Overall, A Streetcar Named Desire is showing the downfalls of not expressing sexuality while doing the rare thing of showcasing sexuality in the context of a society that dismissed and condemned it. Tennessee Williams was a gay man who knew the frustration of living in a time period that demanded his sexuality be repressed. Through the play, he communicates how high a price individuals had to pay for expressing their desires. In Blanche’s case, her expression of sexuality led to her being committed to a mental institute, and in Allen Grey’s case death. Despite this Williams also imparts to his audience the negative impacts of disguising one 's sexuality behind the guise of what is considered normal and proper. This is presented by Blanches descent into madness due to her inability to act properly on her sexual urges. Lastly, Williams demonstrates how Blanche is not at fault for not knowing how to act on her desires. She was brought up in a world that told her that expressing her sexuality or even having sexual desires was wrong, she never learned how to deal with desire. This is why A Streetcar Named Desire should not be dismissed as a cautionary tale that warns individuals not to embrace desires. On the contrary, this is a story that blames society for not allowing people to openly express their sexuality and act of their most primal of
Introduction: Throughout the play and film adaptation of, A Streetcar Named Desire, we view the main characters progression throughout the thought provoking story. Specifically, we see Blanche Dubois lose touch with reality as she avoids the light and attempts to manipulate the other characters. Blanche is fearful of the light because of her traumatic past that she has faced. Her fear of being revealed in the light shows her true nature, manipulative, delusional and malevolent. Tennessee Williams uses the motif of light and dark to explore and delve into the characters of Blanche Dubois, Stanley Kowalski, and Mitchell. The two opposing forces in a streetcar named desire are Light and Darkness. To show this Tennessee Williams brilliantly disguises multiple words with double meanings. The two forces are also represented by the two purposely, opposed characters, Stanley Kowalski who represents Light and Truth and Blanche Dubois who represents Darkness and Fantasy. Williams even makes the characters personality and historic background contrast greatly to further emphasize this idea of opposing forces of Light and darkness. Stanley Kowalski is, Non- apologetic, Low social status Strong and Robust Exposes Blanche. Blanche Dubois: Mysterious and Manipulative High social status Fragile and Delicate and has an Inability to overpower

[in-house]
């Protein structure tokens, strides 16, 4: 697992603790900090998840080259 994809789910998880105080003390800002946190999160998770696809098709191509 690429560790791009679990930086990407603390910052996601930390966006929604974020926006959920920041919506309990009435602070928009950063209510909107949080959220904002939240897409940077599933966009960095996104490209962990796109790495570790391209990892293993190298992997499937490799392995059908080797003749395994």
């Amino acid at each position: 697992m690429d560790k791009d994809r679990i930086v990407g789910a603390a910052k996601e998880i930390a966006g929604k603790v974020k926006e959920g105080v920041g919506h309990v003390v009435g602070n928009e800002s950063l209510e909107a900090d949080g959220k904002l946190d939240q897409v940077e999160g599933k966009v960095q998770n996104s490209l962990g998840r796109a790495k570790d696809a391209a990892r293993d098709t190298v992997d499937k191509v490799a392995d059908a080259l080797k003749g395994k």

Tennessee Williams is one of the most recognized playwrights that lived during the mid-twentieth-century (“Tennessee Williams”). After finishing college, Williams decides to move to New Orleans, where he writes A Streetcar Named Desire. His career starts to take off as he begins to write more plays (“Tennessee Williams”). A Streetcar Named Desire talks about the life of a woman, Blanche DuBois, who is very secretive about her past and does not expose her true intentions of coming to live with her younger sister Stella. As the play goes on Stanley, Stella’s husband, starts to dig into the dark past that terrorizes Blanche when they begin to have a conflict with each other. In Tennessee Williams’ play, A Streetcar Named Desire Blanche Dubois